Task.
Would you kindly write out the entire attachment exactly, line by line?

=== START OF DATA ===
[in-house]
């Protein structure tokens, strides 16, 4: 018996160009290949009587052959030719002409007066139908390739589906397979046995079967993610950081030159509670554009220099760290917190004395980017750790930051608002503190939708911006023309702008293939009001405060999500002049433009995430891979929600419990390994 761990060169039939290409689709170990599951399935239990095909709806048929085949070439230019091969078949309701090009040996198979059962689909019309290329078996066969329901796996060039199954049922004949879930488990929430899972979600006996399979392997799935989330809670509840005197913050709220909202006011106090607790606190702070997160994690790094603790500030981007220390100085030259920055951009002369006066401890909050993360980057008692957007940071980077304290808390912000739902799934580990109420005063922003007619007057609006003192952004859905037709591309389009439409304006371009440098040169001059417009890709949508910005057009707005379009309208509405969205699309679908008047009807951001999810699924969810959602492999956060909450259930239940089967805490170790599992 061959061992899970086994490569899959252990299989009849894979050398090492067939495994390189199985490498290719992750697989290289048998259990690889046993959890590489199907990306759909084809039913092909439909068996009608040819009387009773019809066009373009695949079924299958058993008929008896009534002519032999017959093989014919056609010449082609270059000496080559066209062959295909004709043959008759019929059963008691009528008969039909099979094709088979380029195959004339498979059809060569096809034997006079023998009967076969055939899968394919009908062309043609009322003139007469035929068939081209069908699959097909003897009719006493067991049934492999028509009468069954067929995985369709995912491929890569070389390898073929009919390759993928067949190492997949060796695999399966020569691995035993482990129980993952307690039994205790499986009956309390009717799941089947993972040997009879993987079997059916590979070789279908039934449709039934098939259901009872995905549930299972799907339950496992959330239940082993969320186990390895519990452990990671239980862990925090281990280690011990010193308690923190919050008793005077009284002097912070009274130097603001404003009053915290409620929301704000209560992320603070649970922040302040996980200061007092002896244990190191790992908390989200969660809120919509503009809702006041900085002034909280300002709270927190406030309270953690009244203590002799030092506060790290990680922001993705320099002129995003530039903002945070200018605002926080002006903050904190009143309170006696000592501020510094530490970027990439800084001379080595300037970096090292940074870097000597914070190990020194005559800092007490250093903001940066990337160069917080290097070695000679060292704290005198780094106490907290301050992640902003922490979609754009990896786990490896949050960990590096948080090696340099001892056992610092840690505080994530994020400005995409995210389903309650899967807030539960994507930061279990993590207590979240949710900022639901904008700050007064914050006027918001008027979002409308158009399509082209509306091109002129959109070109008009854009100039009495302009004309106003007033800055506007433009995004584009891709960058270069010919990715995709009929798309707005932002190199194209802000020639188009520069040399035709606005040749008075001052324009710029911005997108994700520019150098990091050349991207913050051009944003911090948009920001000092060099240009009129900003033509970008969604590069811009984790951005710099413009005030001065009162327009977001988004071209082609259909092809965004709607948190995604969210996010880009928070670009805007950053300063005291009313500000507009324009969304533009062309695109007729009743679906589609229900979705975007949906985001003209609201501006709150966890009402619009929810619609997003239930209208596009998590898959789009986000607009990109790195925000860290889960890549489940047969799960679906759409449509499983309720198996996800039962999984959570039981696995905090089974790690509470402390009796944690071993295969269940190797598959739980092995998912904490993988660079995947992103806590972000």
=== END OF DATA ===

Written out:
[in-house]
């Protein structure tokens, strides 16, 4: 018996160009290949009587052959030719002409007066139908390739589906397979046995079967993610950081030159509670554009220099760290917190004395980017750790930051608002503190939708911006023309702008293939009001405060999500002049433009995430891979929600419990390994 761990060169039939290409689709170990599951399935239990095909709806048929085949070439230019091969078949309701090009040996198979059962689909019309290329078996066969329901796996060039199954049922004949879930488990929430899972979600006996399979392997799935989330809670509840005197913050709220909202006011106090607790606190702070997160994690790094603790500030981007220390100085030259920055951009002369006066401890909050993360980057008692957007940071980077304290808390912000739902799934580990109420005063922003007619007057609006003192952004859905037709591309389009439409304006371009440098040169001059417009890709949508910005057009707005379009309208509405969205699309679908008047009807951001999810699924969810959602492999956060909450259930239940089967805490170790599992 061959061992899970086994490569899959252990299989009849894979050398090492067939495994390189199985490498290719992750697989290289048998259990690889046993959890590489199907990306759909084809039913092909439909068996009608040819009387009773019809066009373009695949079924299958058993008929008896009534002519032999017959093989014919056609010449082609270059000496080559066209062959295909004709043959008759019929059963008691009528008969039909099979094709088979380029195959004339498979059809060569096809034997006079023998009967076969055939899968394919009908062309043609009322003139007469035929068939081209069908699959097909003897009719006493067991049934492999028509009468069954067929995985369709995912491929890569070389390898073929009919390759993928067949190492997949060796695999399966020569691995035993482990129980993952307690039994205790499986009956309390009717799941089947993972040997009879993987079997059916590979070789279908039934449709039934098939259901009872995905549930299972799907339950496992959330239940082993969320186990390895519990452990990671239980862990925090281990280690011990010193308690923190919050008793005077009284002097912070009274130097603001404003009053915290409620929301704000209560992320603070649970922040302040996980200061007092002896244990190191790992908390989200969660809120919509503009809702006041900085002034909280300002709270927190406030309270953690009244203590002799030092506060790290990680922001993705320099002129995003530039903002945070200018605002926080002006903050904190009143309170006696000592501020510094530490970027990439800084001379080595300037970096090292940074870097000597914070190990020194005559800092007490250093903001940066990337160069917080290097070695000679060292704290005198780094106490907290301050992640902003922490979609754009990896786990490896949050960990590096948080090696340099001892056992610092840690505080994530994020400005995409995210389903309650899967807030539960994507930061279990993590207590979240949710900022639901904008700050007064914050006027918001008027979002409308158009399509082209509306091109002129959109070109008009854009100039009495302009004309106003007033800055506007433009995004584009891709960058270069010919990715995709009929798309707005932002190199194209802000020639188009520069040399035709606005040749008075001052324009710029911005997108994700520019150098990091050349991207913050051009944003911090948009920001000092060099240009009129900003033509970008969604590069811009984790951005710099413009005030001065009162327009977001988004071209082609259909092809965004709607948190995604969210996010880009928070670009805007950053300063005291009313500000507009324009969304533009062309695109007729009743679906589609229900979705975007949906985001003209609201501006709150966890009402619009929810619609997003239930209208596009998590898959789009986000607009990109790195925000860290889960890549489940047969799960679906759409449509499983309720198996996800039962999984959570039981696995905090089974790690509470402390009796944690071993295969269940190797598959739980092995998912904490993988660079995947992103806590972000």